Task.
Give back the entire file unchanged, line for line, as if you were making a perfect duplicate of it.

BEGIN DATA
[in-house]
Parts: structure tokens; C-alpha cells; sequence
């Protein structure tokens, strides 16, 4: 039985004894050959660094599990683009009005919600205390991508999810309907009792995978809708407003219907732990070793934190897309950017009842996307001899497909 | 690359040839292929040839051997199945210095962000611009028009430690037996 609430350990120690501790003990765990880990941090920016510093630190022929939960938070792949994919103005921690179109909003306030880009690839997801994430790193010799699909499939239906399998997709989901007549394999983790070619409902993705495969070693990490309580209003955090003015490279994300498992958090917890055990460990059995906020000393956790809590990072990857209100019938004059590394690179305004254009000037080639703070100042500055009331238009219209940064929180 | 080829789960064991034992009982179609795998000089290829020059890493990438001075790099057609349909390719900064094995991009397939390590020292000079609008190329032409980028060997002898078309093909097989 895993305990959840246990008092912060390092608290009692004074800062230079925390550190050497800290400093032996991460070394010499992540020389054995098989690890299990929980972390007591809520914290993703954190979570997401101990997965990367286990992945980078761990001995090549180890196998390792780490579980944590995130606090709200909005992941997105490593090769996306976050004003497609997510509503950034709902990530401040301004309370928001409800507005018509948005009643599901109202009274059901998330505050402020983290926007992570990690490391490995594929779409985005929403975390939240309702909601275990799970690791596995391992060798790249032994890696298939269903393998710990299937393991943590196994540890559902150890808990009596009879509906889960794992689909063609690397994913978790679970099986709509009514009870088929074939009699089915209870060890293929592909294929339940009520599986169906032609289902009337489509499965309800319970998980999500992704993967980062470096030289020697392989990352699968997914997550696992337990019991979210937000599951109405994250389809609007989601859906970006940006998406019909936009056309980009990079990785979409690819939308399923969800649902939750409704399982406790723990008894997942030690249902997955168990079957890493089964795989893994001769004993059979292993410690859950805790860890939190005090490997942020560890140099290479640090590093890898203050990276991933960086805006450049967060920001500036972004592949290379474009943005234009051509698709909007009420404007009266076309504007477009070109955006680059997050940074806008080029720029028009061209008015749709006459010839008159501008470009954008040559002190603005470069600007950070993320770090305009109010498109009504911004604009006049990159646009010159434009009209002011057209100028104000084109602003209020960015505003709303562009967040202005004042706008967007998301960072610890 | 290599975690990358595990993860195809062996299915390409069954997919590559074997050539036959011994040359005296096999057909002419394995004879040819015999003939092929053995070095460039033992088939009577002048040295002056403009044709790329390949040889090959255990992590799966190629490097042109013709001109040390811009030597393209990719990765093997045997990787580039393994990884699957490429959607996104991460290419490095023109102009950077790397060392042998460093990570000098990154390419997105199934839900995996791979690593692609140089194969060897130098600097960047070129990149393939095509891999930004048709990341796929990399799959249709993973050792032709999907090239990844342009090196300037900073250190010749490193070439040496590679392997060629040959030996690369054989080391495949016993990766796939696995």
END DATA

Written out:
[in-house]
Parts: structure tokens; C-alpha cells; sequence
């Protein structure tokens, strides 16, 4: 039985004894050959660094599990683009009005919600205390991508999810309907009792995978809708407003219907732990070793934190897309950017009842996307001899497909 | 690359040839292929040839051997199945210095962000611009028009430690037996 609430350990120690501790003990765990880990941090920016510093630190022929939960938070792949994919103005921690179109909003306030880009690839997801994430790193010799699909499939239906399998997709989901007549394999983790070619409902993705495969070693990490309580209003955090003015490279994300498992958090917890055990460990059995906020000393956790809590990072990857209100019938004059590394690179305004254009000037080639703070100042500055009331238009219209940064929180 | 080829789960064991034992009982179609795998000089290829020059890493990438001075790099057609349909390719900064094995991009397939390590020292000079609008190329032409980028060997002898078309093909097989 895993305990959840246990008092912060390092608290009692004074800062230079925390550190050497800290400093032996991460070394010499992540020389054995098989690890299990929980972390007591809520914290993703954190979570997401101990997965990367286990992945980078761990001995090549180890196998390792780490579980944590995130606090709200909005992941997105490593090769996306976050004003497609997510509503950034709902990530401040301004309370928001409800507005018509948005009643599901109202009274059901998330505050402020983290926007992570990690490391490995594929779409985005929403975390939240309702909601275990799970690791596995391992060798790249032994890696298939269903393998710990299937393991943590196994540890559902150890808990009596009879509906889960794992689909063609690397994913978790679970099986709509009514009870088929074939009699089915209870060890293929592909294929339940009520599986169906032609289902009337489509499965309800319970998980999500992704993967980062470096030289020697392989990352699968997914997550696992337990019991979210937000599951109405994250389809609007989601859906970006940006998406019909936009056309980009990079990785979409690819939308399923969800649902939750409704399982406790723990008894997942030690249902997955168990079957890493089964795989893994001769004993059979292993410690859950805790860890939190005090490997942020560890140099290479640090590093890898203050990276991933960086805006450049967060920001500036972004592949290379474009943005234009051509698709909007009420404007009266076309504007477009070109955006680059997050940074806008080029720029028009061209008015749709006459010839008159501008470009954008040559002190603005470069600007950070993320770090305009109010498109009504911004604009006049990159646009010159434009009209002011057209100028104000084109602003209020960015505003709303562009967040202005004042706008967007998301960072610890 | 290599975690990358595990993860195809062996299915390409069954997919590559074997050539036959011994040359005296096999057909002419394995004879040819015999003939092929053995070095460039033992088939009577002048040295002056403009044709790329390949040889090959255990992590799966190629490097042109013709001109040390811009030597393209990719990765093997045997990787580039393994990884699957490429959607996104991460290419490095023109102009950077790397060392042998460093990570000098990154390419997105199934839900995996791979690593692609140089194969060897130098600097960047070129990149393939095509891999930004048709990341796929990399799959249709993973050792032709999907090239990844342009090196300037900073250190010749490193070439040496590679392997060629040959030996690369054989080391495949016993990766796939696995």